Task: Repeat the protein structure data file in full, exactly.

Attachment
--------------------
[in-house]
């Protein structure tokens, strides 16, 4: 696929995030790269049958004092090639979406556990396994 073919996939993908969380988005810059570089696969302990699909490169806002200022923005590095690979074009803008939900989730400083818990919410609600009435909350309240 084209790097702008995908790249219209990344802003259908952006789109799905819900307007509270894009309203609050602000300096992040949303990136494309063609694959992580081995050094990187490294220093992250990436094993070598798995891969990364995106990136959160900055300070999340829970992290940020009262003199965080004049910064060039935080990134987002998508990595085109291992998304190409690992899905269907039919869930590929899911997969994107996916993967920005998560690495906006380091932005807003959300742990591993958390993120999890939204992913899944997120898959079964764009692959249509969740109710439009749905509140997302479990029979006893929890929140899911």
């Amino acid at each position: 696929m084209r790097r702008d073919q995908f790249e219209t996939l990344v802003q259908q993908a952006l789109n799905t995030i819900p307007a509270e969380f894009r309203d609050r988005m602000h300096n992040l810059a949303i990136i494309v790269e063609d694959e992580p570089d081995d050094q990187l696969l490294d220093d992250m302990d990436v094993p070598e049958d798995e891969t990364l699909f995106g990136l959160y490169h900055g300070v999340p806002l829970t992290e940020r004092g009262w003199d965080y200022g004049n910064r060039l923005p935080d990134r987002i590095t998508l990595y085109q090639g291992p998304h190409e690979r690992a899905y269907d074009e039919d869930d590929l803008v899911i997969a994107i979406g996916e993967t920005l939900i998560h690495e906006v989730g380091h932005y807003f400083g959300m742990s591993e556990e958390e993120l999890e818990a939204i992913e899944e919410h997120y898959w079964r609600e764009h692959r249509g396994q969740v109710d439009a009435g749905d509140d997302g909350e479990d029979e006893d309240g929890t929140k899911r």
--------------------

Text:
[in-house]
């Protein structure tokens, strides 16, 4: 696929995030790269049958004092090639979406556990396994 073919996939993908969380988005810059570089696969302990699909490169806002200022923005590095690979074009803008939900989730400083818990919410609600009435909350309240 084209790097702008995908790249219209990344802003259908952006789109799905819900307007509270894009309203609050602000300096992040949303990136494309063609694959992580081995050094990187490294220093992250990436094993070598798995891969990364995106990136959160900055300070999340829970992290940020009262003199965080004049910064060039935080990134987002998508990595085109291992998304190409690992899905269907039919869930590929899911997969994107996916993967920005998560690495906006380091932005807003959300742990591993958390993120999890939204992913899944997120898959079964764009692959249509969740109710439009749905509140997302479990029979006893929890929140899911």
């Amino acid at each position: 696929m084209r790097r702008d073919q995908f790249e219209t996939l990344v802003q259908q993908a952006l789109n799905t995030i819900p307007a509270e969380f894009r309203d609050r988005m602000h300096n992040l810059a949303i990136i494309v790269e063609d694959e992580p570089d081995d050094q990187l696969l490294d220093d992250m302990d990436v094993p070598e049958d798995e891969t990364l699909f995106g990136l959160y490169h900055g300070v999340p806002l829970t992290e940020r004092g009262w003199d965080y200022g004049n910064r060039l923005p935080d990134r987002i590095t998508l990595y085109q090639g291992p998304h190409e690979r690992a899905y269907d074009e039919d869930d590929l803008v899911i997969a994107i979406g996916e993967t920005l939900i998560h690495e906006v989730g380091h932005y807003f400083g959300m742990s591993e556990e958390e993120l999890e818990a939204i992913e899944e919410h997120y898959w079964r609600e764009h692959r249509g396994q969740v109710d439009a009435g749905d509140d997302g909350e479990d029979e006893d309240g929890t929140k899911r």